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13 responses to “My knight in shining armour.

  • rubbercupcake

    how about, “other half” ? the euphemism kinda implies marriage, but it might be a more proper alternative and doesn’t have the lewd connotations you are trying to avoid when introducing him to others ?

  • Kirsten Fisher

    Love this post! I found myself relating to it (and to the scene from Sex and the City). My boyfriend/partner/? is not older than I am by more than a couple of years, but being in our 30s and having dated (albeit long-distance) for long enough, I feel that referring to him as my boyfriend seems to minimize the maturity and commitment we and our relationship have. I’ve usually opted for ‘partner’ but I never considered the lack of romance it suggests.

    • Emeritus

      Yeah, its a tricky one. I’ve used the term ‘lover’ a few times since I wrote this piece, but, as expected, got some very strange looks! Let me know if you think of any other options please!

  • Kirsten Fisher

    Hahhaha. My ‘guy’ has used ‘lover’ a few times, not publicly, just at home between the two of us, and even in that context it sounds odd to me. To my ears, it refers to sex only – so, not only would I want to convey that there is more to our relationship than simply sex, I also wouldn’t want to use the term in an introduction for fear of my colleagues, family members, or even friends conjuring up images of my sex life in any way. So, I stay clear of that one.

    Yes, I’ll let you know if I come up with, or hear of, a solution to this silly yet significant problem.

  • Annie Brokaw

    I use manfriend – totally stole it from Sex and the City!

  • Aurian

    Haha! Your mother makes me laugh!

    I had this problem with my now-husband too, but not because he was older. The relationship seemed too important for boyfriend, but anything else was inappropriate. He used partner , but sometimes got mistaken as gay since my name isn’t immediately distinguishable as female (and in N. America ‘partner’ sometimes has different connotations than in Oz).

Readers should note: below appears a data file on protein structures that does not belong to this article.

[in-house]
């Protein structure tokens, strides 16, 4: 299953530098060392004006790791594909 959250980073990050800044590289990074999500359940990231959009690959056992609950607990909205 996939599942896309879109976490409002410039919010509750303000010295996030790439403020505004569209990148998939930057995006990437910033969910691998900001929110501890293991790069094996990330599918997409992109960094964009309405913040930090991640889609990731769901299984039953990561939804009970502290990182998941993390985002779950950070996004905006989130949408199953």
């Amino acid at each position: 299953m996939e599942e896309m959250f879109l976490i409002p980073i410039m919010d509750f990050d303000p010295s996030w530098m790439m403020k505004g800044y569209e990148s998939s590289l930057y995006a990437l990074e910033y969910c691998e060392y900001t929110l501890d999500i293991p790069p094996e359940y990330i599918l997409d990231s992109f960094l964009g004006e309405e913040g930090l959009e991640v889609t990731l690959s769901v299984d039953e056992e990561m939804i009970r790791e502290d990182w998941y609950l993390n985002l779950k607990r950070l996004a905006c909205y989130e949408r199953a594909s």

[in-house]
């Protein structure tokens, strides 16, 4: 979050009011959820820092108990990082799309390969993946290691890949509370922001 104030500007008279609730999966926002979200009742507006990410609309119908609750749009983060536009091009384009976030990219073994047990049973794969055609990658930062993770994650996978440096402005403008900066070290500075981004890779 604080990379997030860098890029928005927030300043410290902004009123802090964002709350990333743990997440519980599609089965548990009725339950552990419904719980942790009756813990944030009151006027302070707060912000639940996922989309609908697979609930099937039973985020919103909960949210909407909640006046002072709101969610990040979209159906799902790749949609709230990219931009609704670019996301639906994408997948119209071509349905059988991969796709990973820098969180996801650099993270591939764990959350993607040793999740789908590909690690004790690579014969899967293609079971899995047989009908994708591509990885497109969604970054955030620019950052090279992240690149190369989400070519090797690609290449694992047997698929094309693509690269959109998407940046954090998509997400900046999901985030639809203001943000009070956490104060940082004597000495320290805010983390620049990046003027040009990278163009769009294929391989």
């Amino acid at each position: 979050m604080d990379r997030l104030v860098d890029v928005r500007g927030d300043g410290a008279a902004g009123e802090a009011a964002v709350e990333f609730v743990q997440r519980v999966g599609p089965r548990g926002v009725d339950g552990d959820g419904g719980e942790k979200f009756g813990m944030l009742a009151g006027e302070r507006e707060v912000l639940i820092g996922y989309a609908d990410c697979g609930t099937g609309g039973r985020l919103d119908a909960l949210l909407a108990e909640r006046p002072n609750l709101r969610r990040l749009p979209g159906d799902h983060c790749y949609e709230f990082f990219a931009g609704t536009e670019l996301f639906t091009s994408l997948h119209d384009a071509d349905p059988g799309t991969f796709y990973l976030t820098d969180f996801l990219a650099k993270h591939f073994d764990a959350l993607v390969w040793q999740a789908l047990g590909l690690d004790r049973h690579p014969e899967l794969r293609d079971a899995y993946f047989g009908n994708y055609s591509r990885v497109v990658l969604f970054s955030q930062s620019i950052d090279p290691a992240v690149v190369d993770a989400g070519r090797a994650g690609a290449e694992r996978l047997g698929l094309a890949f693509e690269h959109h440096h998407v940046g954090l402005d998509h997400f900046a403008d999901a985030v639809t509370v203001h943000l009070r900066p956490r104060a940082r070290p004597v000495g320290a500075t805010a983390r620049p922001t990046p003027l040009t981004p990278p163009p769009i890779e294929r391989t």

I resorted to “other half,” since this implies seriousness, but not legal, conjugal or any other unwanted imagery.

  • Michi

    Hahaha, I think I love your mother!! 🙂
    Is beau odd to use? We use it fairly often in the States.
    One of the odd things in Spain is that couples casually call each other “marido” and “mujer,” or husband and wife. Families will loosely use “cuñada,” “nüera,” (sister-in-law, daughter-in-law) etc, etc, etc. Even if the couple in question isn’t even married.
    I have a friend that is currently dating someone 14 years older. She usually introduces him using his first name, or as her “better half.”

  • Lucky

    How about…. soul mate or mate or your one and only or your companion or your true love ( you only need to look into his eyes and smile while you say that for anyone to understand that you both are perfect for each other:))

  • Seashu

    Haha, I loved this post! You could try “significant other”. The phrase itself is neutral, not many bad connotations of that sort I believe…

  • thegirlwiththeredsuitcase

    LOL! Your mom is rather cool.

    I just use his first name. When I talk about other people I always refer to them as “a friend of mine” or “this guy I know”… but when I talk about him for the first time to someone, I just use his first name and assume it will automatically imply his importance in my life. If they don’t get it and ask “Who is _______?” I’ll glare and reply “MY BOYFRIEND”… you can give a pathetic answer to a pathetic question, no? 😉